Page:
Skip directly to search Skip directly to A to Z list Skip directly to page options Skip directly to site content

NIOSHTIC-2 Publications Search

Search Results

Thermoregulation in rats exposed perinatally to dioxin: core temperature stability to altered ambient temperature, behavioral thermoregulation, and febrile response to lipopolysaccharide.

Authors
Gordon-CJ; Miller-DB
Source
J Toxicol Environ Health, A 1998 Aug; 54(8):647-662
NIOSHTIC No.
20025000
Abstract
Recent studies have shown that perinatal exposure to 2,3,7,8-tetrachlorodibenzo- p -dioxin (TCDD, dioxin) alters thermoregulatory function in adult rats and hamsters, indicated by a reduced body temperature during the animal's nocturnal phase. The present study was designed to assess the behavioral thermoregulation, ability to develop a fever, and thermoregulatory stability as a function of ambient temperature (Ta) in rats exposed perinatally to TCDD. Pregnant Long-Evans rats were exposed on gestational day (GD) 15 to 1 mug TCDD/kg (po). The male offspring were implanted with transmitters to monitor core temperature (Tc) and motor activity (MA). The 24-h pattern of core temperature was affected by TCDD exposure, characterized by a reduced nocturnal Tc. At some ages, the diurnal Tc of the TCDD group was elevated. This dysfunction in temperature regulation was most apparent at 7 and 11 mo of age. The 24-h pattern of MA was also altered by TCDD. The hypothermic effects of TCDD were most pronounced at cooler T values a of 10 to 22 C. In contrast, behavioral thermoregulation, assessed by measuring the selected Ta and Tc of rats in a temperature gradient, was unaffected by TCDD. The ability to develop a fever following administration of lipopolysaccharide (LPS) endotoxin (Escherichia coli; 50 mug/ kg) was accentuated in the TCDD-treated animals. The data confirm a nocturnal hypothermia in rats prenatally exposed to TCDD. However, the normal behavioral regulation of Tc suggests that hypothalamic thermoregulatory centers are not permanently altered. The accentuated fever in TCDD animals shows possible functional alterations in the neuroimmune and/or thermoregulatory axes involved in fever.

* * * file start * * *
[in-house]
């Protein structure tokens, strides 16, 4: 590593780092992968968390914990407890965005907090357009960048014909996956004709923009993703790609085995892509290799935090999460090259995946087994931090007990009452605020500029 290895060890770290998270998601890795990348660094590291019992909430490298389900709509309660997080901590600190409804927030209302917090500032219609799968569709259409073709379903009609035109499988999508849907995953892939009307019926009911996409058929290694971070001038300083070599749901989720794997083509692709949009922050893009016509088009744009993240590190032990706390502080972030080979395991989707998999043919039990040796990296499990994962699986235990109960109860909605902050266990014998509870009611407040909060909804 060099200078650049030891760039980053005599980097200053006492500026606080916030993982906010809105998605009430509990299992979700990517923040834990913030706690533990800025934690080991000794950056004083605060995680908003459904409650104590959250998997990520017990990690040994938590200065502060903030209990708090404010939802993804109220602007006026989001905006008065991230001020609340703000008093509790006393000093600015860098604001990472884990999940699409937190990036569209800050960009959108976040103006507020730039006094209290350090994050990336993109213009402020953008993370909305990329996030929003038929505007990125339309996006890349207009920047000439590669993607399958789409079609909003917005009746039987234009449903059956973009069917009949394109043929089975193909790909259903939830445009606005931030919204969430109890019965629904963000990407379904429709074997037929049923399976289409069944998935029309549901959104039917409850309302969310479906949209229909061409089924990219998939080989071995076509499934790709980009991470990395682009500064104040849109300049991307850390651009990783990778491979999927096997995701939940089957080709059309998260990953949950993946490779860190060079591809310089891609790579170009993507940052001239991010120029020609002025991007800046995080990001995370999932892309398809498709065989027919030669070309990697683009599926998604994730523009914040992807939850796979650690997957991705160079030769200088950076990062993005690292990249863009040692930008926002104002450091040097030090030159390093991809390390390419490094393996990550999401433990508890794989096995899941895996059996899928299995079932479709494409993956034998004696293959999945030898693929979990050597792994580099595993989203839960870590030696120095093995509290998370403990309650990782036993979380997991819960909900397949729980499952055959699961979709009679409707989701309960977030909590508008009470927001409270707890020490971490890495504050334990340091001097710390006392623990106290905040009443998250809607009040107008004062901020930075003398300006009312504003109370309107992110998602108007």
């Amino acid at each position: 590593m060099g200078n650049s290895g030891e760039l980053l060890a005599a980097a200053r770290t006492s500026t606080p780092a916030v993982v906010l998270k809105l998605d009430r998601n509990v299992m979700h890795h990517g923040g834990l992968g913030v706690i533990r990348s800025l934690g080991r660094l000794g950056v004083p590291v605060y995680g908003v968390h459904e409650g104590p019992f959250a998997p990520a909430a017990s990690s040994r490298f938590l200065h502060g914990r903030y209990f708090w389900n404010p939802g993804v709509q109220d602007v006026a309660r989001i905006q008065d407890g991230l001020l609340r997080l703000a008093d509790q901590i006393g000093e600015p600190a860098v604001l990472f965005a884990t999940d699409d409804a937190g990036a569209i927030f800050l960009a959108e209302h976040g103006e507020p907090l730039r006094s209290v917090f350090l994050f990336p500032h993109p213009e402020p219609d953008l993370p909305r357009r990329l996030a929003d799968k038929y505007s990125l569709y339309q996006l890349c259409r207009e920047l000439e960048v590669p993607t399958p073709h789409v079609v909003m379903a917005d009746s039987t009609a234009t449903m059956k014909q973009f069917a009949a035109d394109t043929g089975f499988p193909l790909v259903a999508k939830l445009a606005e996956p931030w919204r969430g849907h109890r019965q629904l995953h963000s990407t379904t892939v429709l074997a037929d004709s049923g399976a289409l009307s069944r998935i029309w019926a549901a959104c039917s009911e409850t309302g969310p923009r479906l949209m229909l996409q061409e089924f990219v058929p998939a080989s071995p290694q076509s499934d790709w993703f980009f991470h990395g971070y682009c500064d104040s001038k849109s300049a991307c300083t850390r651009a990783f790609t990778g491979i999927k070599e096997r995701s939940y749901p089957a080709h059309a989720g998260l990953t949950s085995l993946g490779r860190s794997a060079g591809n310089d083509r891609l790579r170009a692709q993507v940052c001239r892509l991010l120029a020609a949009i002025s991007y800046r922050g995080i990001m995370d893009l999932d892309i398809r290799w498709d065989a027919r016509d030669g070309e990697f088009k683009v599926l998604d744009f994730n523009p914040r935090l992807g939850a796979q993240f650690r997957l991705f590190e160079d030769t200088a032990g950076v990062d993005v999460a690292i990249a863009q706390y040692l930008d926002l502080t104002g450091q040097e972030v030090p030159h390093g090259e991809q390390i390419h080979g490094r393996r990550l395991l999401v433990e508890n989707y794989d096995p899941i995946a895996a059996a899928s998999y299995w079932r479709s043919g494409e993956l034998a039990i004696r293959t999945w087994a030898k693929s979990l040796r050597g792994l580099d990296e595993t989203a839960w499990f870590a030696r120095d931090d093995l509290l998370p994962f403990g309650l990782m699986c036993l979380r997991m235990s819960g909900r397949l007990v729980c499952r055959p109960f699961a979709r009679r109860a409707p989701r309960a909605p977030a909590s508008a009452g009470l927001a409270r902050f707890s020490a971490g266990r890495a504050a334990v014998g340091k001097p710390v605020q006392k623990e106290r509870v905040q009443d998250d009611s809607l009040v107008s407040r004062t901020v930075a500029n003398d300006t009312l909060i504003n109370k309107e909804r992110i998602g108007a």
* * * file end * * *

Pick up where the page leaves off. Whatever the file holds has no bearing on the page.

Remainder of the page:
Keywords
Animal-studies; Animals; Laboratory-animals; Dioxins; Thermoregulation; Temperature-measurement; Temperature-effects; Temperature-control
Contact
Dr. C. J. Gordon, MD-74B, U.S. EPA, Research Triangle Park, NC 27711, USA
CODEN
JTEHD6
CAS No.
1746-01-6
Publication Date
19980815
Document Type
Journal Article
Email Address
gordon@herl45.herl.epa.gov
Fiscal Year
1998
NTIS Accession No.
NTIS Price
Issue of Publication
8
ISSN
0098-4108
NIOSH Division
HELD
Source Name
Journal of Toxicology and Environmental Health, Part A: Current Issues
State
WV
TOP